U-God: Right now, the amount of work we put in I would never think it would get to this level. None of us ever thought it would get to this level. We did what we did when we were 21. We were still like in our twenties when we got our platinum album and a lot of cats ain’t achieved that even in their old age. So, we was kinda before our time so when we did get out in the world, s**t was crazy. But hell no, I would never think it was gonna get to a level to the spot I’m on right now, because I only got two joints off and I had to go do my lil’ time out, but when I came home, I had to get back in shape.

AllHipHop.com: You mentioned a new Wu Album. After doing a couple Wu albums, what do you think the experience would be like going in and recording and what kind of new topics and sounds can you explore being that this will be like album number five for the Wu?

U-God: I ain’t gonna say nothing about none of that s**t because I don’t give away my mothaf**kin’ hat tricks and my lil’ tricks in the trade. But more or less, I can say that there’s a lot of things to talk about. What’s going on? A lot of books out there that dudes ain’t up on, lot of knowledge, Illuminati s**t is still in effect, Enron, scams that people doin’…A lot to talk about, a lot of s**t goin on: murder, death, kill, booze, drugs, tattoos, a lot of violence out there. So, I cant really say what the chemistry, what the formula gonna be because everybody done took from my formula already, like down to the bone. So, we can’t really come back with that old type of formula unless you come with some crazy…come hard and that’s basically how I like to come. I wanna come hard, hard, hardcore with some good hooks with some good beats. Take your time in there and put it together like how we used to do it! That’s all a process and lot of people don’t know what it takes for a nine-man group to make that process happen. ’Cause you got nine ill MCs who feel they should be number one! So, we got to humble ourselves again and get up in there and bake a nice cake.

AllHipHop.com: At this point, how motivated would you say you are to doing a Wu album?

U-God: I’m with it, as soon as n***as give me the red light like it’s real like that. I’m in there like I’m doin’ what I gotta do. Right now, I’m out here working on my s**t, so I ain’t waitin’ for nobody. I’m still doing me at the same time. I’m just trying get some better production goin’ on, get some nice beats some real chunky s**t. I’m out here searching for some diamonds.

AllHipHop.com: What type of sound is it that, when you say you looking for diamonds?

U-God: I can’t explain it to you, bro, it’s just gotta be heavy and big and that’s all I can tell you.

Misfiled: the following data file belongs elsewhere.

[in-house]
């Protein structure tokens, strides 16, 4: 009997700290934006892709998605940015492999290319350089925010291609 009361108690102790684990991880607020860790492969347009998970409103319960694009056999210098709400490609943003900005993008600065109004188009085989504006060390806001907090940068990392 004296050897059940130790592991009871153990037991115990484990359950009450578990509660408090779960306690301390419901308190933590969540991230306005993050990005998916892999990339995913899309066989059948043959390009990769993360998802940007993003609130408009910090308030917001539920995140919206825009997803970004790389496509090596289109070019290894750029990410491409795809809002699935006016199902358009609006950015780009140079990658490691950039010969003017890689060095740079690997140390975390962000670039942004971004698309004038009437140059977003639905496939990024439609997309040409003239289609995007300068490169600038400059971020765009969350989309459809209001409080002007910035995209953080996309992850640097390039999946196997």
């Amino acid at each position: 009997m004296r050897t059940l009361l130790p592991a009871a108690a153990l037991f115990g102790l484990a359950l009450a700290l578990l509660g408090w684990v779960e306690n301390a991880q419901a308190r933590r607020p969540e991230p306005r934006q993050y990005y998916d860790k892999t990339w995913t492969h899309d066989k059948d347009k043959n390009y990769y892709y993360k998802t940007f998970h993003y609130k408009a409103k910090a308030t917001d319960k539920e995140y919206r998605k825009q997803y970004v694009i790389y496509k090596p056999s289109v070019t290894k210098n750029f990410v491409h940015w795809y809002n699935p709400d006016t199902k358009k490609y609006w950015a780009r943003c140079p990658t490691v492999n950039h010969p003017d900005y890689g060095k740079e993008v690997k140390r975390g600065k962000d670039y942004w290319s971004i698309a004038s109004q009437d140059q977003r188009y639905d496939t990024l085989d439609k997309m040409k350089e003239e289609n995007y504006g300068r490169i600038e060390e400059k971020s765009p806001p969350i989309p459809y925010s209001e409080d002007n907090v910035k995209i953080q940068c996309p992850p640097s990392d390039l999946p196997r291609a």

AllHipHop.com: Do you ever think it makes more sense for the Wu-Tang Clan to do an independent album as a group than actually go through a label?

U-God: This independent s**t is way more complicated than what you think. You gotta get in those programs and they gotta be serious business. Personally, I’m getting back into a major. I ain’t playin’, I’m goin back to a major. I’m getting back up on the diving board ’cause that’s where you makin’ money. Ain’t nothing wrong with being on a major. Oh, everybody’s always talkin’ about a major, B, that’s a myth. A major takes care of you, you sell records, you get taken cared of. Your s**t flopped, you don’t get taken care of, it’s business, man. It’s like I was playin’ for the majors and I got wounded or something and now I’m in the minors and s**t, playing independent games.

Now, I gotta make my way back into the f**kin’ majors by hittin’ my own best independently. So, now when you get back to the majors you gotta come back with Reggie Jackson numbers, you gotta start hittin’ home runs. That’s what they respect. Make some s**t that make n***a’s hair stand up and there’s no way around that. Look at E-40, E-40 was an independent for awhile too, he couldn’t take it no more. He said I gotta get back to the basics. Gotta get back to the majors and look at a n***a.

Allhiphop: With the way Hip-Hop is right now, coming back as a collective, do you go ahead and come in swinging swords or do you take it in a different direction?

U-God: Right now, I ain’t telling nobody how I’m comin’, man. I just do what I do. Just be surprised, I got s**t up my sleeve. I’’m always doin’ some new s**t. I’m out here right now f**kin’ with dudes. I’m here in L.A., I’m not just doin’ Hip-Hop, I write R&B I do all types of s**t and it’s just who I’m around that could bring the situation now. I can go anywhere and make songs with all type of dudes. Like yesterday, I was with Motor Head and Foo-Fighters just chillin’, drinkin’ and s**t. I’m coming hard and I come out how I wanna come out right now. I’m content with my s**t. I don’t give a f**k if it only sell 3,000 or 4,000 mothaf**kin’ copies. I know 5,000 n***as copped the s**t, cool. I’m basically startin’ all over again, really. We start a solo career; everybody always identifies me with Wu-Tang. Yeah, I’m great with my crew because I already accomplished that, but as far as my solo career, I have not popped off solo. The only thing that’s good about it is I got a toenail in the door. [Laughs]